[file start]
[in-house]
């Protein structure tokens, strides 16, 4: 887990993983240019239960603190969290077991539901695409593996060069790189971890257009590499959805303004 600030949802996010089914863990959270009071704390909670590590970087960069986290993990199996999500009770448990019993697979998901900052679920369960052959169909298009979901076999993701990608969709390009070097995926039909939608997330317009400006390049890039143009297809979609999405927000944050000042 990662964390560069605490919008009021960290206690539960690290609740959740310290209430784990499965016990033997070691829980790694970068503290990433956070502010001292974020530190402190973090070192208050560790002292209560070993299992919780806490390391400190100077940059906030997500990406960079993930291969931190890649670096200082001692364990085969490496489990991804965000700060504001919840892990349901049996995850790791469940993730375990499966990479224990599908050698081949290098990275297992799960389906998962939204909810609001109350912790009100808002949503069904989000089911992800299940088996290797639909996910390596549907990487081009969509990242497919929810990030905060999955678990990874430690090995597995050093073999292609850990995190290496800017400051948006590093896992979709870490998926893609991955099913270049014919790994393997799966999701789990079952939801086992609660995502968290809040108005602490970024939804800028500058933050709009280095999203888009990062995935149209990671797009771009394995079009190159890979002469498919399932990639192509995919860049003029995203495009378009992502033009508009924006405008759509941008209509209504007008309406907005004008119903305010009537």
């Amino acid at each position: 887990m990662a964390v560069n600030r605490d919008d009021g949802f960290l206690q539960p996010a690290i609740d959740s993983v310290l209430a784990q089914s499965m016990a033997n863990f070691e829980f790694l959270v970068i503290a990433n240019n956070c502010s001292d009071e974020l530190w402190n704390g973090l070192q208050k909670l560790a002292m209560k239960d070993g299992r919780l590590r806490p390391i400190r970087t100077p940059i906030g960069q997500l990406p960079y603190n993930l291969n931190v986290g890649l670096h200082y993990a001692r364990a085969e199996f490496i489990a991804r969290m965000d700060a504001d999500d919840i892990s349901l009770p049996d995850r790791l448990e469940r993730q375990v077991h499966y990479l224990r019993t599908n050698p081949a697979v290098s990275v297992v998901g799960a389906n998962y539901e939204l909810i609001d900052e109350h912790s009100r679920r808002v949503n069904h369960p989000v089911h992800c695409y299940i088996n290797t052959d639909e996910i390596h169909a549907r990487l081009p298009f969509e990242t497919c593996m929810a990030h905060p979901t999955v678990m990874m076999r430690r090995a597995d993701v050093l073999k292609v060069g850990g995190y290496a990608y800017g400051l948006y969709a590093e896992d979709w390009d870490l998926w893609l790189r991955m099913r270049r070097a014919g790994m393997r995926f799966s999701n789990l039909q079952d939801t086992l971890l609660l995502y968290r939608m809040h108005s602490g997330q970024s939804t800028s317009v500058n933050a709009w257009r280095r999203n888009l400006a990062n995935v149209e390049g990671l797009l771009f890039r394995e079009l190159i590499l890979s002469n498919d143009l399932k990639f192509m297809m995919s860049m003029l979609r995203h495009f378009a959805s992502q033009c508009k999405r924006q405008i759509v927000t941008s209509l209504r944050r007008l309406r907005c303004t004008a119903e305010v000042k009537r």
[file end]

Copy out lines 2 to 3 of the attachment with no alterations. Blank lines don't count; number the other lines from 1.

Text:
């Protein structure tokens, strides 16, 4: 887990993983240019239960603190969290077991539901695409593996060069790189971890257009590499959805303004 600030949802996010089914863990959270009071704390909670590590970087960069986290993990199996999500009770448990019993697979998901900052679920369960052959169909298009979901076999993701990608969709390009070097995926039909939608997330317009400006390049890039143009297809979609999405927000944050000042 990662964390560069605490919008009021960290206690539960690290609740959740310290209430784990499965016990033997070691829980790694970068503290990433956070502010001292974020530190402190973090070192208050560790002292209560070993299992919780806490390391400190100077940059906030997500990406960079993930291969931190890649670096200082001692364990085969490496489990991804965000700060504001919840892990349901049996995850790791469940993730375990499966990479224990599908050698081949290098990275297992799960389906998962939204909810609001109350912790009100808002949503069904989000089911992800299940088996290797639909996910390596549907990487081009969509990242497919929810990030905060999955678990990874430690090995597995050093073999292609850990995190290496800017400051948006590093896992979709870490998926893609991955099913270049014919790994393997799966999701789990079952939801086992609660995502968290809040108005602490970024939804800028500058933050709009280095999203888009990062995935149209990671797009771009394995079009190159890979002469498919399932990639192509995919860049003029995203495009378009992502033009508009924006405008759509941008209509209504007008309406907005004008119903305010009537």
């Amino acid at each position: 887990m990662a964390v560069n600030r605490d919008d009021g949802f960290l206690q539960p996010a690290i609740d959740s993983v310290l209430a784990q089914s499965m016990a033997n863990f070691e829980f790694l959270v970068i503290a990433n240019n956070c502010s001292d009071e974020l530190w402190n704390g973090l070192q208050k909670l560790a002292m209560k239960d070993g299992r919780l590590r806490p390391i400190r970087t100077p940059i906030g960069q997500l990406p960079y603190n993930l291969n931190v986290g890649l670096h200082y993990a001692r364990a085969e199996f490496i489990a991804r969290m965000d700060a504001d999500d919840i892990s349901l009770p049996d995850r790791l448990e469940r993730q375990v077991h499966y990479l224990r019993t599908n050698p081949a697979v290098s990275v297992v998901g799960a389906n998962y539901e939204l909810i609001d900052e109350h912790s009100r679920r808002v949503n069904h369960p989000v089911h992800c695409y299940i088996n290797t052959d639909e996910i390596h169909a549907r990487l081009p298009f969509e990242t497919c593996m929810a990030h905060p979901t999955v678990m990874m076999r430690r090995a597995d993701v050093l073999k292609v060069g850990g995190y290496a990608y800017g400051l948006y969709a590093e896992d979709w390009d870490l998926w893609l790189r991955m099913r270049r070097a014919g790994m393997r995926f799966s999701n789990l039909q079952d939801t086992l971890l609660l995502y968290r939608m809040h108005s602490g997330q970024s939804t800028s317009v500058n933050a709009w257009r280095r999203n888009l400006a990062n995935v149209e390049g990671l797009l771009f890039r394995e079009l190159i590499l890979s002469n498919d143009l399932k990639f192509m297809m995919s860049m003029l979609r995203h495009f378009a959805s992502q033009c508009k999405r924006q405008i759509v927000t941008s209509l209504r944050r007008l309406r907005c303004t004008a119903e305010v000042k009537r």